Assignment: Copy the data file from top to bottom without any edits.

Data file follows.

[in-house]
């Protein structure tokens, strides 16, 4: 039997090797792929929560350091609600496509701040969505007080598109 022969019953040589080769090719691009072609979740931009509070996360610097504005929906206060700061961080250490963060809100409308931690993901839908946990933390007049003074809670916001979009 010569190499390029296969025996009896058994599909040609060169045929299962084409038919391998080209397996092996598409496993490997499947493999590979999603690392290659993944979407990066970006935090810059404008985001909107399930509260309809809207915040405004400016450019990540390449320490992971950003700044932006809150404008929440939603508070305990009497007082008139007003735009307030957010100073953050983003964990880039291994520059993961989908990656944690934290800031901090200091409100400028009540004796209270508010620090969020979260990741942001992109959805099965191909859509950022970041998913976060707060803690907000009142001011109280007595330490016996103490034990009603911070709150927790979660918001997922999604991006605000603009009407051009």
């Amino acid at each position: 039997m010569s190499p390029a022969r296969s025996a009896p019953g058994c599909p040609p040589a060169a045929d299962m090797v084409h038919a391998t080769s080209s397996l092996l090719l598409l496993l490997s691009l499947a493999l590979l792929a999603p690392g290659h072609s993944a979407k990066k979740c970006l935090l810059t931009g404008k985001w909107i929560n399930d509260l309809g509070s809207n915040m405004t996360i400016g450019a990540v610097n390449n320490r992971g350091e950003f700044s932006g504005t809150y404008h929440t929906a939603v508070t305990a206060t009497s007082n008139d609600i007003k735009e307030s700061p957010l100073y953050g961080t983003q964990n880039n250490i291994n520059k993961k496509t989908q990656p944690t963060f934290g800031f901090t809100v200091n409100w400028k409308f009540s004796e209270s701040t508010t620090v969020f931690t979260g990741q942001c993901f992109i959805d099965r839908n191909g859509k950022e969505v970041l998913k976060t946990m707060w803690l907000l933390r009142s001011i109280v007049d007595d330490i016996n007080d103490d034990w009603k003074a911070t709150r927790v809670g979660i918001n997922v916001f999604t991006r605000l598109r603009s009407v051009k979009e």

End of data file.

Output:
[in-house]
């Protein structure tokens, strides 16, 4: 039997090797792929929560350091609600496509701040969505007080598109 022969019953040589080769090719691009072609979740931009509070996360610097504005929906206060700061961080250490963060809100409308931690993901839908946990933390007049003074809670916001979009 010569190499390029296969025996009896058994599909040609060169045929299962084409038919391998080209397996092996598409496993490997499947493999590979999603690392290659993944979407990066970006935090810059404008985001909107399930509260309809809207915040405004400016450019990540390449320490992971950003700044932006809150404008929440939603508070305990009497007082008139007003735009307030957010100073953050983003964990880039291994520059993961989908990656944690934290800031901090200091409100400028009540004796209270508010620090969020979260990741942001992109959805099965191909859509950022970041998913976060707060803690907000009142001011109280007595330490016996103490034990009603911070709150927790979660918001997922999604991006605000603009009407051009």
């Amino acid at each position: 039997m010569s190499p390029a022969r296969s025996a009896p019953g058994c599909p040609p040589a060169a045929d299962m090797v084409h038919a391998t080769s080209s397996l092996l090719l598409l496993l490997s691009l499947a493999l590979l792929a999603p690392g290659h072609s993944a979407k990066k979740c970006l935090l810059t931009g404008k985001w909107i929560n399930d509260l309809g509070s809207n915040m405004t996360i400016g450019a990540v610097n390449n320490r992971g350091e950003f700044s932006g504005t809150y404008h929440t929906a939603v508070t305990a206060t009497s007082n008139d609600i007003k735009e307030s700061p957010l100073y953050g961080t983003q964990n880039n250490i291994n520059k993961k496509t989908q990656p944690t963060f934290g800031f901090t809100v200091n409100w400028k409308f009540s004796e209270s701040t508010t620090v969020f931690t979260g990741q942001c993901f992109i959805d099965r839908n191909g859509k950022e969505v970041l998913k976060t946990m707060w803690l907000l933390r009142s001011i109280v007049d007595d330490i016996n007080d103490d034990w009603k003074a911070t709150r927790v809670g979660i918001n997922v916001f999604t991006r605000l598109r603009s009407v051009k979009e």